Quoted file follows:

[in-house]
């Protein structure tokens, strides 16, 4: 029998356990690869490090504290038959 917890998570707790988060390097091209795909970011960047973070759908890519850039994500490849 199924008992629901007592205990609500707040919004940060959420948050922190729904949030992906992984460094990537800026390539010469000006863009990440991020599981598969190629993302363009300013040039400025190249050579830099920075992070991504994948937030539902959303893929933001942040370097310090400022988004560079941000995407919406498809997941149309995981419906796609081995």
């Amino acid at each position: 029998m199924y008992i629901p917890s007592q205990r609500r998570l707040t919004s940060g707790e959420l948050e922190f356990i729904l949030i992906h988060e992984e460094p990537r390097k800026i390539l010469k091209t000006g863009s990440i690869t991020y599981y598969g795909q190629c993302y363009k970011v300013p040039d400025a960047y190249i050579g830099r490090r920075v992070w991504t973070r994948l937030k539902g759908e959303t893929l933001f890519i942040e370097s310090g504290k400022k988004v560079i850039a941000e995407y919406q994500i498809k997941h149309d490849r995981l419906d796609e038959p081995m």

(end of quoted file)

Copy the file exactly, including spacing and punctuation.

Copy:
[in-house]
């Protein structure tokens, strides 16, 4: 029998356990690869490090504290038959 917890998570707790988060390097091209795909970011960047973070759908890519850039994500490849 199924008992629901007592205990609500707040919004940060959420948050922190729904949030992906992984460094990537800026390539010469000006863009990440991020599981598969190629993302363009300013040039400025190249050579830099920075992070991504994948937030539902959303893929933001942040370097310090400022988004560079941000995407919406498809997941149309995981419906796609081995």
């Amino acid at each position: 029998m199924y008992i629901p917890s007592q205990r609500r998570l707040t919004s940060g707790e959420l948050e922190f356990i729904l949030i992906h988060e992984e460094p990537r390097k800026i390539l010469k091209t000006g863009s990440i690869t991020y599981y598969g795909q190629c993302y363009k970011v300013p040039d400025a960047y190249i050579g830099r490090r920075v992070w991504t973070r994948l937030k539902g759908e959303t893929l933001f890519i942040e370097s310090g504290k400022k988004v560079i850039a941000e995407y919406q994500i498809k997941h149309d490849r995981l419906d796609e038959p081995m």